Scanning tunneling microscopy
Constant current mode.
In this mode, a sharp, conductive, typically metallic probe (tip) is brought so close to the (conductive) sample that the electron “jumping” through the vacuum, i.e. tunneling from the tip to the sample and in the opposite direction, becomes possible. By applying certain so-called bias potential between the tip and the sample, one obtains tunneling current flowing between the two. The value of tunneling current is exponentially dependent on the tip-sample separation: the closer the tip to the surface, the higher the current, and vice versa. If a certain value of tunneling current is maintained by a feedback loop which keeps the tip-sample separation constant, by adjusting the tip-sample separation while scanning the tip across the sample surface, the tip follows the topography of the sample. The signal from the feedback loop is digitized and processed by a computer, revealing the information about sample topography, ultimately with atomic precision.
Constant height mode.
In this mode, the probe is scanned across the sample at the constant height, without any feedback or position adjustment. The tunneling current variations are thus proportional to the sample topography. This mode must be used with caution due to the risk of crashing the tip into the surface if the latter is tilted, or into the surface features if the surface is mesoscopically rough.
In this mode, tunneling current in the region between V and V+dV is registered and its value is used for imaging. Thus spatial arrangement of energy states contributing to the energy (V, V+dV) may be determined. Typically performed with a lock-in amplifier.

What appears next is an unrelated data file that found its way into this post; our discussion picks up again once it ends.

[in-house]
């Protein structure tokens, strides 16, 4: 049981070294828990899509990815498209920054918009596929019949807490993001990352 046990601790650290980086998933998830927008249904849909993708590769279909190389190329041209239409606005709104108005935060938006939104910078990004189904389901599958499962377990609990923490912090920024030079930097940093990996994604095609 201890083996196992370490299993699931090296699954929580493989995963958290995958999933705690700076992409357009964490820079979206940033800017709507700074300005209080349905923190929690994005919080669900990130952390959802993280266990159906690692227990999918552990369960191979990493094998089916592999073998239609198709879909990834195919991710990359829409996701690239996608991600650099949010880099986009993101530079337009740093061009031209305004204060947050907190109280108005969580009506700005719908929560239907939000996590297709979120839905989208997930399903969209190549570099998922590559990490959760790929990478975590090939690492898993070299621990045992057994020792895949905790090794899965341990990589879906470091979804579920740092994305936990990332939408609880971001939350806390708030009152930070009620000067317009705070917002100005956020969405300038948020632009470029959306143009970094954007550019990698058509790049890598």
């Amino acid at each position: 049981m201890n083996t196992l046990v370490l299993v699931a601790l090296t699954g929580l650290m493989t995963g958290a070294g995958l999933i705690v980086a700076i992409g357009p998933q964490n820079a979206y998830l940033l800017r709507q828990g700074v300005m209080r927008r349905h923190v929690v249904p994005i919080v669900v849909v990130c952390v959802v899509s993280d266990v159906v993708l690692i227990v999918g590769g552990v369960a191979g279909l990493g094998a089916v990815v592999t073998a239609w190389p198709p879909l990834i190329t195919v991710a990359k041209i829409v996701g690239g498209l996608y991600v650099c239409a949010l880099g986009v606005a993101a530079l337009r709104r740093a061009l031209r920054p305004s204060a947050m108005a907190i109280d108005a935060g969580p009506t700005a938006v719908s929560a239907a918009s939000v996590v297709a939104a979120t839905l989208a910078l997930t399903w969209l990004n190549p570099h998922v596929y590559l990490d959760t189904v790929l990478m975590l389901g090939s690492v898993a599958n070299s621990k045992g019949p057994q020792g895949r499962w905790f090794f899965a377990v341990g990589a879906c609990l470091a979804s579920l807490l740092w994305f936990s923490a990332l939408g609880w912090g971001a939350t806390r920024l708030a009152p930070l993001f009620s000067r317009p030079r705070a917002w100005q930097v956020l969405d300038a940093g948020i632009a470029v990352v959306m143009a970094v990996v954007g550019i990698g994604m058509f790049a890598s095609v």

*schematics coming soon*
In this mode, a quartz probe with a tuning fork geometry and a metallic tip in the end oscillates at a resonant frequency and an amplitude of 1-2 nm. The metallic tip is brought in the tunneling contact with the surface only at the a certain part of oscillation, while the rest of the time the tip is further away from the surface. This way, the tip is less likely to pick up adsorbates from the surface and the images are less noisy and better resolved.
Non-contact Atomic Force Imaging
In this mode, a quartz probe with a tuning fork geometry is brought into resonance by oscillating the scanner around the resonance frequency. When close enough to surface, typically 2-3 Å away, the interaction between the sharp tip monted on the probe’s free prong and the surface starts to affect the resonance frequency of the probe. These changes may be detected due to the piezoelectric effect in the quartz.